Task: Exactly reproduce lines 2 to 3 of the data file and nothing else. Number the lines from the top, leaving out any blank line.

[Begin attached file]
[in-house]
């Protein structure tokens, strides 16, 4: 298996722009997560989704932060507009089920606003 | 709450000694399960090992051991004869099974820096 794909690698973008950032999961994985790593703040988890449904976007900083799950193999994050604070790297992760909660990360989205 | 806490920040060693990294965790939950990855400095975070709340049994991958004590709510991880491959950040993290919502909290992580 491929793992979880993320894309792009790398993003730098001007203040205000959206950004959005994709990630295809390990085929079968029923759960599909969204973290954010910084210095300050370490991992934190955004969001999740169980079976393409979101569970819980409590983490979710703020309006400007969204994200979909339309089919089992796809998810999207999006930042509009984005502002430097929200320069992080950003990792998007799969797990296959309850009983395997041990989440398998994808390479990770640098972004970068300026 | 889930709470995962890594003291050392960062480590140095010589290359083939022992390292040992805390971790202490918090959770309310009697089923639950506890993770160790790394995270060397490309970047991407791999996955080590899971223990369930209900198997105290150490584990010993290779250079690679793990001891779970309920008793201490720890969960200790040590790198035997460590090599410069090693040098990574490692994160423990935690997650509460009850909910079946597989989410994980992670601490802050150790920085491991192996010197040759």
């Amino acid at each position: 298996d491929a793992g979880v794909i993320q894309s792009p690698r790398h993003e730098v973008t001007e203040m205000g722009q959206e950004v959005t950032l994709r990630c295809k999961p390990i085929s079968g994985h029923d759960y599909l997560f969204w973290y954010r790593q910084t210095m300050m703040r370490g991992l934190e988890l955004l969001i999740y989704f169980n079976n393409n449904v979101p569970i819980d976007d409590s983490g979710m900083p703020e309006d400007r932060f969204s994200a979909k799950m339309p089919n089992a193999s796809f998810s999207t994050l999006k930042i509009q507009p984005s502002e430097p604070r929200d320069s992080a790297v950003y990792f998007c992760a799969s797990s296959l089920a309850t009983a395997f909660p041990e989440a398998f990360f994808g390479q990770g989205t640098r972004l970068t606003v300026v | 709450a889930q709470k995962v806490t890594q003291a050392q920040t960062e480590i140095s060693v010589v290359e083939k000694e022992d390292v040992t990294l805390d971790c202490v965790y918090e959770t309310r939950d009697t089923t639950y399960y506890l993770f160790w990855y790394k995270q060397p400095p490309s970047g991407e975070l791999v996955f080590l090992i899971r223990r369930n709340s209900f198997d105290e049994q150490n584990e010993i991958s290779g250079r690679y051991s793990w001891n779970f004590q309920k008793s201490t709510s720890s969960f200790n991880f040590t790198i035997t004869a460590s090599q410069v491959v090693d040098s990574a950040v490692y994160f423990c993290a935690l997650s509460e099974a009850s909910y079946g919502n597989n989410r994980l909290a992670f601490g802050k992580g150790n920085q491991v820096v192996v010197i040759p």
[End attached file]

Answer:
């Protein structure tokens, strides 16, 4: 298996722009997560989704932060507009089920606003 | 709450000694399960090992051991004869099974820096 794909690698973008950032999961994985790593703040988890449904976007900083799950193999994050604070790297992760909660990360989205 | 806490920040060693990294965790939950990855400095975070709340049994991958004590709510991880491959950040993290919502909290992580 491929793992979880993320894309792009790398993003730098001007203040205000959206950004959005994709990630295809390990085929079968029923759960599909969204973290954010910084210095300050370490991992934190955004969001999740169980079976393409979101569970819980409590983490979710703020309006400007969204994200979909339309089919089992796809998810999207999006930042509009984005502002430097929200320069992080950003990792998007799969797990296959309850009983395997041990989440398998994808390479990770640098972004970068300026 | 889930709470995962890594003291050392960062480590140095010589290359083939022992390292040992805390971790202490918090959770309310009697089923639950506890993770160790790394995270060397490309970047991407791999996955080590899971223990369930209900198997105290150490584990010993290779250079690679793990001891779970309920008793201490720890969960200790040590790198035997460590090599410069090693040098990574490692994160423990935690997650509460009850909910079946597989989410994980992670601490802050150790920085491991192996010197040759």
């Amino acid at each position: 298996d491929a793992g979880v794909i993320q894309s792009p690698r790398h993003e730098v973008t001007e203040m205000g722009q959206e950004v959005t950032l994709r990630c295809k999961p390990i085929s079968g994985h029923d759960y599909l997560f969204w973290y954010r790593q910084t210095m300050m703040r370490g991992l934190e988890l955004l969001i999740y989704f169980n079976n393409n449904v979101p569970i819980d976007d409590s983490g979710m900083p703020e309006d400007r932060f969204s994200a979909k799950m339309p089919n089992a193999s796809f998810s999207t994050l999006k930042i509009q507009p984005s502002e430097p604070r929200d320069s992080a790297v950003y990792f998007c992760a799969s797990s296959l089920a309850t009983a395997f909660p041990e989440a398998f990360f994808g390479q990770g989205t640098r972004l970068t606003v300026v | 709450a889930q709470k995962v806490t890594q003291a050392q920040t960062e480590i140095s060693v010589v290359e083939k000694e022992d390292v040992t990294l805390d971790c202490v965790y918090e959770t309310r939950d009697t089923t639950y399960y506890l993770f160790w990855y790394k995270q060397p400095p490309s970047g991407e975070l791999v996955f080590l090992i899971r223990r369930n709340s209900f198997d105290e049994q150490n584990e010993i991958s290779g250079r690679y051991s793990w001891n779970f004590q309920k008793s201490t709510s720890s969960f200790n991880f040590t790198i035997t004869a460590s090599q410069v491959v090693d040098s990574a950040v490692y994160f423990c993290a935690l997650s509460e099974a009850s909910y079946g919502n597989n989410r994980l909290a992670f601490g802050k992580g150790n920085q491991v820096v192996v010197i040759p």